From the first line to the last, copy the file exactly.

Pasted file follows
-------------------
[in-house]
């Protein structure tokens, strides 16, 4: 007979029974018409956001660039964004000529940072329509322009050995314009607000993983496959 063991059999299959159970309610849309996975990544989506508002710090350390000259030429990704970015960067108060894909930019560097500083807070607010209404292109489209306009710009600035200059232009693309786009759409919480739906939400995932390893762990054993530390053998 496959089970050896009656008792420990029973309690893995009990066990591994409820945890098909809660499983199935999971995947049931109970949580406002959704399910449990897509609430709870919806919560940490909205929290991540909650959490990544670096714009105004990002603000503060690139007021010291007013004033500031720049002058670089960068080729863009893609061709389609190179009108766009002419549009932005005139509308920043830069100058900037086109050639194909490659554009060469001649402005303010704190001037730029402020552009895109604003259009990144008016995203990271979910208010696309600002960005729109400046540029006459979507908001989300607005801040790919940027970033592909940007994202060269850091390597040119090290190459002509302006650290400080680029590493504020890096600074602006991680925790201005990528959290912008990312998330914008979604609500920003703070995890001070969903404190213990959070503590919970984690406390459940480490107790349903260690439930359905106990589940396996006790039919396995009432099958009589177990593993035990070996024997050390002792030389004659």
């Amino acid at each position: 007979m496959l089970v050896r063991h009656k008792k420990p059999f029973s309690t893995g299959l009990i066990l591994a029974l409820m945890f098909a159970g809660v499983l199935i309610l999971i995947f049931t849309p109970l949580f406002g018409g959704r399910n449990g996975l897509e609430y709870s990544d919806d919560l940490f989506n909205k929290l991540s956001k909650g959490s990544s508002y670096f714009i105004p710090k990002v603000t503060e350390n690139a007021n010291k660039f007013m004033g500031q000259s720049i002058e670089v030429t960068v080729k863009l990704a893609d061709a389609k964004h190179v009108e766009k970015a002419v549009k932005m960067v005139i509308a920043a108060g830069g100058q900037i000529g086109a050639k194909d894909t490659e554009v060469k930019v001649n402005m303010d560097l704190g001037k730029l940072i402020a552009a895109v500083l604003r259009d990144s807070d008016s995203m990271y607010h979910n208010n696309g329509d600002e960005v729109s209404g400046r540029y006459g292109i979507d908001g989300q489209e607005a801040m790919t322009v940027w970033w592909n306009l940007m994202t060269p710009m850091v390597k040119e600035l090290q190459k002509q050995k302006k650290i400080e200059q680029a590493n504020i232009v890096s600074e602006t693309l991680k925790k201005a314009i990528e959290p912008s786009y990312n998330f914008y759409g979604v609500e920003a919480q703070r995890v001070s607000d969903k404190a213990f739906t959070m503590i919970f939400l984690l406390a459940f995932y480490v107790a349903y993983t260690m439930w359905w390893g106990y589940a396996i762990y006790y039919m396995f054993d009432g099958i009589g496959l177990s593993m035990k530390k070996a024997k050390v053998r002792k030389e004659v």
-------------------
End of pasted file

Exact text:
[in-house]
């Protein structure tokens, strides 16, 4: 007979029974018409956001660039964004000529940072329509322009050995314009607000993983496959 063991059999299959159970309610849309996975990544989506508002710090350390000259030429990704970015960067108060894909930019560097500083807070607010209404292109489209306009710009600035200059232009693309786009759409919480739906939400995932390893762990054993530390053998 496959089970050896009656008792420990029973309690893995009990066990591994409820945890098909809660499983199935999971995947049931109970949580406002959704399910449990897509609430709870919806919560940490909205929290991540909650959490990544670096714009105004990002603000503060690139007021010291007013004033500031720049002058670089960068080729863009893609061709389609190179009108766009002419549009932005005139509308920043830069100058900037086109050639194909490659554009060469001649402005303010704190001037730029402020552009895109604003259009990144008016995203990271979910208010696309600002960005729109400046540029006459979507908001989300607005801040790919940027970033592909940007994202060269850091390597040119090290190459002509302006650290400080680029590493504020890096600074602006991680925790201005990528959290912008990312998330914008979604609500920003703070995890001070969903404190213990959070503590919970984690406390459940480490107790349903260690439930359905106990589940396996006790039919396995009432099958009589177990593993035990070996024997050390002792030389004659």
């Amino acid at each position: 007979m496959l089970v050896r063991h009656k008792k420990p059999f029973s309690t893995g299959l009990i066990l591994a029974l409820m945890f098909a159970g809660v499983l199935i309610l999971i995947f049931t849309p109970l949580f406002g018409g959704r399910n449990g996975l897509e609430y709870s990544d919806d919560l940490f989506n909205k929290l991540s956001k909650g959490s990544s508002y670096f714009i105004p710090k990002v603000t503060e350390n690139a007021n010291k660039f007013m004033g500031q000259s720049i002058e670089v030429t960068v080729k863009l990704a893609d061709a389609k964004h190179v009108e766009k970015a002419v549009k932005m960067v005139i509308a920043a108060g830069g100058q900037i000529g086109a050639k194909d894909t490659e554009v060469k930019v001649n402005m303010d560097l704190g001037k730029l940072i402020a552009a895109v500083l604003r259009d990144s807070d008016s995203m990271y607010h979910n208010n696309g329509d600002e960005v729109s209404g400046r540029y006459g292109i979507d908001g989300q489209e607005a801040m790919t322009v940027w970033w592909n306009l940007m994202t060269p710009m850091v390597k040119e600035l090290q190459k002509q050995k302006k650290i400080e200059q680029a590493n504020i232009v890096s600074e602006t693309l991680k925790k201005a314009i990528e959290p912008s786009y990312n998330f914008y759409g979604v609500e920003a919480q703070r995890v001070s607000d969903k404190a213990f739906t959070m503590i919970f939400l984690l406390a459940f995932y480490v107790a349903y993983t260690m439930w359905w390893g106990y589940a396996i762990y006790y039919m396995f054993d009432g099958i009589g496959l177990s593993m035990k530390k070996a024997k050390v053998r002792k030389e004659v």